This job's really not for you

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The Independent Online
WATCHING A graduate recruit being tied to a chair and locked in the warehouse is not what you expect from a corporate video designed to entice graduates into retail management. This, however, is not your everyday corporate video.

On this year's milk round anyone expressing an interest in joining Asda will no longer be receiving a polite request to forward a CV. Instead they will be sent a 20-minute fly-on-the-wall video documenting a day- in-the-life of three graduate trainees. "Retail management isn't right for everyone," says the catchline, and, unusually, the hectic life portrayed is going to put off a lot of people.

Apart from the refreshingly unprofessional horseplay in the warehouse, prospective recruits will be entertained by bleeped-out swearing, shots of a harassed trainee manager helping to stack shelves, and the revelation that the glamorous office they might be expecting could turn out to be a cupboard. "A lot of people will be put off by it," says Sonia Qureshi, one of the video's three stars. It will get rid of the sort of people whose expectation of retail management is white-collar desk work."

Getting rid of this sort of unsuitable applicant is one of the aims of the video. Asda gets about 130 applications for every vacancy that comes up, virtually all of which are from people who have no idea what retail management involves.

The video, which has just won "Best off the Page Innovation" at the Reed Graduate Recruitment Awards, will educate them quickly. Borrowing from the docu-soap style, it follows the three recruits through a single working day. It shows the long hours, the constant footwork up and down the store, the necessity of being able to turn a hand to anything at a moment's notice, and the sense that the trainees are working at full pelt just to keep ahead of the various tasks. Equally it shows the camaraderie, dynamism, and big-bucks responsibility which go with the job.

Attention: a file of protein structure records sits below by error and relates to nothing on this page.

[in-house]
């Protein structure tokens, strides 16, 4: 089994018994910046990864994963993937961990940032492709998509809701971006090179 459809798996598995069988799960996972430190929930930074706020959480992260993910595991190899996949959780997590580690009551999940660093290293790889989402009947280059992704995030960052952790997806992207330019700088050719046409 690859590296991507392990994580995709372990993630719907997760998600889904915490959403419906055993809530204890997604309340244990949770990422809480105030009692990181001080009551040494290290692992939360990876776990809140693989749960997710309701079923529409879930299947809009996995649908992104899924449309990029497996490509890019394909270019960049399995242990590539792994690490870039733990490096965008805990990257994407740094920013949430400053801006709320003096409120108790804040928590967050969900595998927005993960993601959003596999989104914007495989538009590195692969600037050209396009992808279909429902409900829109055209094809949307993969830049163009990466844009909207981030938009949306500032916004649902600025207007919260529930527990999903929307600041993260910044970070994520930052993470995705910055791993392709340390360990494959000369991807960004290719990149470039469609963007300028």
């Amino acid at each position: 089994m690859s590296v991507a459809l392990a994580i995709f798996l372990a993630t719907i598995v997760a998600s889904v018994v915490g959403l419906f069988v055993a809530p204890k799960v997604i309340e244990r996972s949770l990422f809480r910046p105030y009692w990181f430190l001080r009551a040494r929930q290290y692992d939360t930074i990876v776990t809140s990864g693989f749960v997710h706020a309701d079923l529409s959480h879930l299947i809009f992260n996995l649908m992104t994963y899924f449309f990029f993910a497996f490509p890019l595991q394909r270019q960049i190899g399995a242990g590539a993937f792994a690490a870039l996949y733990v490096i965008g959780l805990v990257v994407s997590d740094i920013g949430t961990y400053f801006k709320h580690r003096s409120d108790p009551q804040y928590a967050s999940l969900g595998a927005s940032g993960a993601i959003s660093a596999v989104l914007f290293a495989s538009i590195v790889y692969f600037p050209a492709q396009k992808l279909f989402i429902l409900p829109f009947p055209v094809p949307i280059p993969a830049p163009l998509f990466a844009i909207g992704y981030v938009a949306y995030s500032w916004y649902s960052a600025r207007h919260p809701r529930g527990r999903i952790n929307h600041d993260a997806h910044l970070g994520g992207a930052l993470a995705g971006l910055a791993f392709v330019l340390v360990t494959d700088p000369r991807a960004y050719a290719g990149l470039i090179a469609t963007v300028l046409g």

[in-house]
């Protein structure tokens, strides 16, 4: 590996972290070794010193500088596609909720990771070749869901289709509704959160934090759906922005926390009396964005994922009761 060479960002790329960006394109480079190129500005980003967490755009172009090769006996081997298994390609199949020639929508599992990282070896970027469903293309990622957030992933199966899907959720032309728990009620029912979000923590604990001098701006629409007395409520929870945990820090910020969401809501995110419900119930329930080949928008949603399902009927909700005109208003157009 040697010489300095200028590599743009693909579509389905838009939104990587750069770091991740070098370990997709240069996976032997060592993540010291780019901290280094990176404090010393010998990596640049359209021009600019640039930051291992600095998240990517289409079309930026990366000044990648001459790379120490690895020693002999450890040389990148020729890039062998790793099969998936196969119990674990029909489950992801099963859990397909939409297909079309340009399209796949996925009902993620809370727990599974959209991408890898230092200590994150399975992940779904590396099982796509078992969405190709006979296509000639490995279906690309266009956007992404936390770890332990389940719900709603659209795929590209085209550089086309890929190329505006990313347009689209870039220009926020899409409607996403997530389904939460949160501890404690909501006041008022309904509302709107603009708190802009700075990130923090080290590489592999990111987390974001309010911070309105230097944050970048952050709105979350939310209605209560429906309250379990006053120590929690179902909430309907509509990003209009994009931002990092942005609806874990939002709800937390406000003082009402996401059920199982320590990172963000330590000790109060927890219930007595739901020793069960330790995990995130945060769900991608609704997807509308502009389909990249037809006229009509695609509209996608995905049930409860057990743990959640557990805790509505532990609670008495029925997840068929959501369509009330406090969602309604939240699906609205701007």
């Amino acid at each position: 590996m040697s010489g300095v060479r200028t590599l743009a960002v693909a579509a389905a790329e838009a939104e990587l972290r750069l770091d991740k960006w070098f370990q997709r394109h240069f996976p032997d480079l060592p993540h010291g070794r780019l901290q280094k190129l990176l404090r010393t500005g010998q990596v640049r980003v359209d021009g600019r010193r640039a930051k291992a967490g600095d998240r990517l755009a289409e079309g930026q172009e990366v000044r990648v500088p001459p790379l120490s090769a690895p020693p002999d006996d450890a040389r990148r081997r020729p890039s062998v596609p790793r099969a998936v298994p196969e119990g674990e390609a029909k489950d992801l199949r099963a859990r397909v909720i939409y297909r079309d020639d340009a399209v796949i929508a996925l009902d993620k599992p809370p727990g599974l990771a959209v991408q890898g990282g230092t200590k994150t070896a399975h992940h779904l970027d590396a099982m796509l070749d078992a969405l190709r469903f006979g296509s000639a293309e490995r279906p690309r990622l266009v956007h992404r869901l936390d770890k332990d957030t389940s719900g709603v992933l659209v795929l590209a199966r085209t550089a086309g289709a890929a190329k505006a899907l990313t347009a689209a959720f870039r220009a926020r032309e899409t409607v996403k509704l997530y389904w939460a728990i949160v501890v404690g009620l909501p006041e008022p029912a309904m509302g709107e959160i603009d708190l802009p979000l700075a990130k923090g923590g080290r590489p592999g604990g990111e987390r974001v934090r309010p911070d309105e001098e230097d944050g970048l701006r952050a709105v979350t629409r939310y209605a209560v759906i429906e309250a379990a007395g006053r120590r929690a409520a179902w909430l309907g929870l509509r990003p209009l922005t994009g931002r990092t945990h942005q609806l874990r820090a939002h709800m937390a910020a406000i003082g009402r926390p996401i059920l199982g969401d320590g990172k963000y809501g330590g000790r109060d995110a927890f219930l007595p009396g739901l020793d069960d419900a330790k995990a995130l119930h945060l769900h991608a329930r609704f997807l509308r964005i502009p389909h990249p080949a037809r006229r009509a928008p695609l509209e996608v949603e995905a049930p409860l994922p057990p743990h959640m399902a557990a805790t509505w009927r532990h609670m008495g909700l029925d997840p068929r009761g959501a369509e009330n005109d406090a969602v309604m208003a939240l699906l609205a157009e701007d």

"The idea is to get people to self-select," says Andrea Vowles, graduate resourcing manager at Asda. "We're giving graduates the full picture, the highs and the lows, so that they can make up their own minds. We want to motivate the candidates who are right for us and discourage those who are unsuitable.

As this year's CVs start to come in, the effect of the video is beginning to tell. "Applications are down by 50 per cent, which is great," says Andrea, "but there has been a vast improvement in the calibre of the CVs we've been getting."

If other companies were to follow Asda's example and present a realistic portrait of trainee life it would have a major effect on the annual milk round. Graduates would no longer apply for unsuitable jobs and the recruiters would have even less administration to do.

"It's an interesting idea," says Frances Cutts, corporate press officer at Marks & Spencer. "We'll be watching it go forward. Here we have such a complex range of career options and benefit packages that it would be difficult to encapsulate this in a video. There isn't a universal panacea to the problem."

Two techniques M&S uses to help candidates assess whether a retailing career would be right for them are a comprehensive self-assessment questionnaire and the use of what is acknowledged to be one of the most demanding application forms in the market place. Other companies insist on tight deadlines for the return of forms to discourage casual applications.

However, there is one further bar to the adoption of fly-on-the-wall video as a recruitment technique. Many of the major recruiters are too sensitive of their brand image to risk following Asda's example.